After submitting her second application, Mabry-Height inquired with the CVSP facility. A doctor informed her that there was an open position and that the Department was beginning to schedule interviews. However, no one at the Department contacted Mabry-Height to schedule an interview. Four days later, the Department hired Dr. James Veltmeyer, a Hispanic male between 21 and 39 years of age, to fill a physician/surgeon position at that facility. According to the Department’s documentation, Veltmeyer interviewed for the position in March 2008 and did not submit his employment application until more than two weeks after the interview.
On July 29, 2008, the Department interviewed for another open physician/surgeon position at CVSP. Dr. Mabry-Height was not invited to participate. For this position, the Department hired Dr. Patricia James, a white woman between 40 and 69 years of age. James’ qualifications were comparable to Mabry-Height’s.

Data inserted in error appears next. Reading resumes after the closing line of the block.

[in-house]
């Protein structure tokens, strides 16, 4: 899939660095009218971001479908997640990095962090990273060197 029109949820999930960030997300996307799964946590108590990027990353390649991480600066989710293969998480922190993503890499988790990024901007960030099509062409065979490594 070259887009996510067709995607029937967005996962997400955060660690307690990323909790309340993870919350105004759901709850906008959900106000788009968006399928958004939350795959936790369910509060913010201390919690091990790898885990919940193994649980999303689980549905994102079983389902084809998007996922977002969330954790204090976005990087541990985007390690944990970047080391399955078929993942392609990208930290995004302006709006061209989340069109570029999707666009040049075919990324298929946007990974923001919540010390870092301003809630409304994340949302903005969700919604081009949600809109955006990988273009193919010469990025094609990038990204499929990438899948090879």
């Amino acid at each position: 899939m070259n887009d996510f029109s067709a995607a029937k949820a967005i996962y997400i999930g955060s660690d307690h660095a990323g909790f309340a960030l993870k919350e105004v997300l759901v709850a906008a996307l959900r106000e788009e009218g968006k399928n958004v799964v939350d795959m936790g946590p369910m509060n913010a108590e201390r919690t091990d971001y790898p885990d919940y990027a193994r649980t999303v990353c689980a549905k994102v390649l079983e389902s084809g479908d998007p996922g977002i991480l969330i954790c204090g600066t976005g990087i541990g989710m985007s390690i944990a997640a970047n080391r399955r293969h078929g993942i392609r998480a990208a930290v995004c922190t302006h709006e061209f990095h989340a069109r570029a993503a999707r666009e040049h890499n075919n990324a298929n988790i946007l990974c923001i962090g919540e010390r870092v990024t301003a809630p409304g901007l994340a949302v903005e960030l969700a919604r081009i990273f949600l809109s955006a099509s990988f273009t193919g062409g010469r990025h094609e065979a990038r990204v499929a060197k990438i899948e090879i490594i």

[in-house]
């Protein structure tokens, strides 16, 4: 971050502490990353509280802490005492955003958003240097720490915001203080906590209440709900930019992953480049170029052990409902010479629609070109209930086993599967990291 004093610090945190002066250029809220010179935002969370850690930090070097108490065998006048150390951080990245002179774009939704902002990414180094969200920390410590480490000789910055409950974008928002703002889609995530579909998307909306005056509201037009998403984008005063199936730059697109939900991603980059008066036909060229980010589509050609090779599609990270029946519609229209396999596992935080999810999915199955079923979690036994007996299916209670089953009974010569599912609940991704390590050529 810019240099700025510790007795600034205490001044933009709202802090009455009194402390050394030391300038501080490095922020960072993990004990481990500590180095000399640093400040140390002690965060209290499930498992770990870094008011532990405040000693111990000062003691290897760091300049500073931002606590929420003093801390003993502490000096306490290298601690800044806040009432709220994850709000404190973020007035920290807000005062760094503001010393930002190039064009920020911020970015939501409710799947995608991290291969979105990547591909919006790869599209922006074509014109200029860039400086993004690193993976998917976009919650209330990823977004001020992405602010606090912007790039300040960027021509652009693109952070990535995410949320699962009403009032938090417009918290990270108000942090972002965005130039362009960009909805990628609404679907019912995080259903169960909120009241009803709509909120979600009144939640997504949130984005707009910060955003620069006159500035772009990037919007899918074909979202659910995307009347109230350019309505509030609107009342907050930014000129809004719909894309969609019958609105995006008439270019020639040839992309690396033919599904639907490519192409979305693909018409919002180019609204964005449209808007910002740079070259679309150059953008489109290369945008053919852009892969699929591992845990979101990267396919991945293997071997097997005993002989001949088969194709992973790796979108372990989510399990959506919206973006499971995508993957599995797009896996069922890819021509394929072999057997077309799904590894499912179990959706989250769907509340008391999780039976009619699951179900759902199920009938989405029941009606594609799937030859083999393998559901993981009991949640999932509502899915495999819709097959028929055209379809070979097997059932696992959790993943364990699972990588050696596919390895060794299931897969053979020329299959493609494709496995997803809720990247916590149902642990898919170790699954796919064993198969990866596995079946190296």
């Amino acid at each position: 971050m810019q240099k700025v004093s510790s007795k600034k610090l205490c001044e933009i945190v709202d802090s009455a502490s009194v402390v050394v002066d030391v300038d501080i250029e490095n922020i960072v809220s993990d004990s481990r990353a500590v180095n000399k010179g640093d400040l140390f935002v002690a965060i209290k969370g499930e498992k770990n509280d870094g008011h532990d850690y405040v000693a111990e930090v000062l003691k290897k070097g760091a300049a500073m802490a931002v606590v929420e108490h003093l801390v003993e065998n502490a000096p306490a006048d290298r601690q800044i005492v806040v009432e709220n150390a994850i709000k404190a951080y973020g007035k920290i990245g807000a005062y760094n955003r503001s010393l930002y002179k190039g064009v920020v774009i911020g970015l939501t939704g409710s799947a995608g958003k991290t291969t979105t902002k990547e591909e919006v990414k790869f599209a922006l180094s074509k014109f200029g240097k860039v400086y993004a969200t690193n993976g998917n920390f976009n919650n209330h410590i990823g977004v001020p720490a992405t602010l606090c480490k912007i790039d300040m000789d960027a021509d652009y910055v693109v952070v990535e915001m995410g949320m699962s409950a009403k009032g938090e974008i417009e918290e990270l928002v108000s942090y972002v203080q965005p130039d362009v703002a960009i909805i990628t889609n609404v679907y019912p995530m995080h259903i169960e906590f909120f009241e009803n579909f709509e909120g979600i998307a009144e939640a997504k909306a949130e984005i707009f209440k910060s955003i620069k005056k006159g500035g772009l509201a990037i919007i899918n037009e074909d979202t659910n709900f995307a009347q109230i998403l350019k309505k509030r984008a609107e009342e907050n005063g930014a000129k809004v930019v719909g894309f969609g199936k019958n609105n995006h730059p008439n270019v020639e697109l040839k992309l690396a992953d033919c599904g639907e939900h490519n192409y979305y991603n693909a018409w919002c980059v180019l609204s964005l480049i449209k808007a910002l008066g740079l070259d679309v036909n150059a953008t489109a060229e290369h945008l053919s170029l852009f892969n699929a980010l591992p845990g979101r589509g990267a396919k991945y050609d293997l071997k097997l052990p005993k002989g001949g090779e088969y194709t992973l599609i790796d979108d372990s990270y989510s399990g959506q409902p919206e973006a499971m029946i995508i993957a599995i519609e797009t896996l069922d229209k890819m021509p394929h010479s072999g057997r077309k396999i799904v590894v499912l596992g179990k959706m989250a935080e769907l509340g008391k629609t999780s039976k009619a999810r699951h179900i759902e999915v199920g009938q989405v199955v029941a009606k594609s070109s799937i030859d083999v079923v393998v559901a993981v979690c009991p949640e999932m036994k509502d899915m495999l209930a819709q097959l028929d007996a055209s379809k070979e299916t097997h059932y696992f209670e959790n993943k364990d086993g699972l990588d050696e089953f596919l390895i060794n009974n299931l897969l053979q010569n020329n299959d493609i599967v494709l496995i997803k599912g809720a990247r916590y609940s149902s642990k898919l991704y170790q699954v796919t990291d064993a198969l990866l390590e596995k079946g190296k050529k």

In August 2008, Mabry-Height told the health care manager at CSP she was interested in a position there. Mabry-Height then spent more than an hour in the cafeteria working on her application during one of her regular shifts. The health care manager informed her this area was “off grounds” because it was not within the medical provider area. Mabry-Height also deducted the time she spent working on her application from her timesheet. However, the health care manager mentioned this when the credentialing unit inquired about Mabry-Height’s suitability for future employment. The health care manager also indicated that Mabry-Height’s “levels of enthusiasm, confidence, and cooperative behavior were not always as consistently high as other registry physicians.”
Around this time, Dr. Ko, an Asian male, was hired for a physician/surgeon position at CSP. Again, Mabry-Height was not invited to interview. One month later, Mabry-Height learned that the credentialing unit would be revoking her credentials; she was told not to report for any future shifts.